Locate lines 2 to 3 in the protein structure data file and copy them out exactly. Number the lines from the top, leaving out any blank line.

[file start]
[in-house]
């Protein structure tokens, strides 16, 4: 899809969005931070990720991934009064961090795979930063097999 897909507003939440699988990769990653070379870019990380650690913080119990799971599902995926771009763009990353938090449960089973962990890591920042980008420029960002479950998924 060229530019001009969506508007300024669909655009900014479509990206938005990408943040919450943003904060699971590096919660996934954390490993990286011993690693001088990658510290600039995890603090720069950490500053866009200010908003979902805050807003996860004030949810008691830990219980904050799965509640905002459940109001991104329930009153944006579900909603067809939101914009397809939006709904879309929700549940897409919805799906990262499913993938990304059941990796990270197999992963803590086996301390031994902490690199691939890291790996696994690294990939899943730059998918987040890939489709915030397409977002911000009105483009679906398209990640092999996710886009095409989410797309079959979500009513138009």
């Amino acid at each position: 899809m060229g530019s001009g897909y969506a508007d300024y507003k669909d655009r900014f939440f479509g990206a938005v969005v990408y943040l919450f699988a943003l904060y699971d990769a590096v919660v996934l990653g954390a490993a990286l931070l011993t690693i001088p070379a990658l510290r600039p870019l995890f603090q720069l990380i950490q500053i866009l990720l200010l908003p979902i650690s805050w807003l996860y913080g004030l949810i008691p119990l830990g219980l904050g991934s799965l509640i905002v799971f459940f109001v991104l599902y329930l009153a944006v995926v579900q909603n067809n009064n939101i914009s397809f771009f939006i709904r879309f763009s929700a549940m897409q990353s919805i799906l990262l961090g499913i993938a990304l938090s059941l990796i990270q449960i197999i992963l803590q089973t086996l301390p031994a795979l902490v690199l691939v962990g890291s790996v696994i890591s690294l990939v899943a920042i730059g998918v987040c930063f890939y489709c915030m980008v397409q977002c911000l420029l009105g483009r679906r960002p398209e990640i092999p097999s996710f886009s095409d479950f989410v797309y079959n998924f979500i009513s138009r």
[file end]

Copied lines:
């Protein structure tokens, strides 16, 4: 899809969005931070990720991934009064961090795979930063097999 897909507003939440699988990769990653070379870019990380650690913080119990799971599902995926771009763009990353938090449960089973962990890591920042980008420029960002479950998924 060229530019001009969506508007300024669909655009900014479509990206938005990408943040919450943003904060699971590096919660996934954390490993990286011993690693001088990658510290600039995890603090720069950490500053866009200010908003979902805050807003996860004030949810008691830990219980904050799965509640905002459940109001991104329930009153944006579900909603067809939101914009397809939006709904879309929700549940897409919805799906990262499913993938990304059941990796990270197999992963803590086996301390031994902490690199691939890291790996696994690294990939899943730059998918987040890939489709915030397409977002911000009105483009679906398209990640092999996710886009095409989410797309079959979500009513138009």
């Amino acid at each position: 899809m060229g530019s001009g897909y969506a508007d300024y507003k669909d655009r900014f939440f479509g990206a938005v969005v990408y943040l919450f699988a943003l904060y699971d990769a590096v919660v996934l990653g954390a490993a990286l931070l011993t690693i001088p070379a990658l510290r600039p870019l995890f603090q720069l990380i950490q500053i866009l990720l200010l908003p979902i650690s805050w807003l996860y913080g004030l949810i008691p119990l830990g219980l904050g991934s799965l509640i905002v799971f459940f109001v991104l599902y329930l009153a944006v995926v579900q909603n067809n009064n939101i914009s397809f771009f939006i709904r879309f763009s929700a549940m897409q990353s919805i799906l990262l961090g499913i993938a990304l938090s059941l990796i990270q449960i197999i992963l803590q089973t086996l301390p031994a795979l902490v690199l691939v962990g890291s790996v696994i890591s690294l990939v899943a920042i730059g998918v987040c930063f890939y489709c915030m980008v397409q977002c911000l420029l009105g483009r679906r960002p398209e990640i092999p097999s996710f886009s095409d479950f989410v797309y079959n998924f979500i009513s138009r």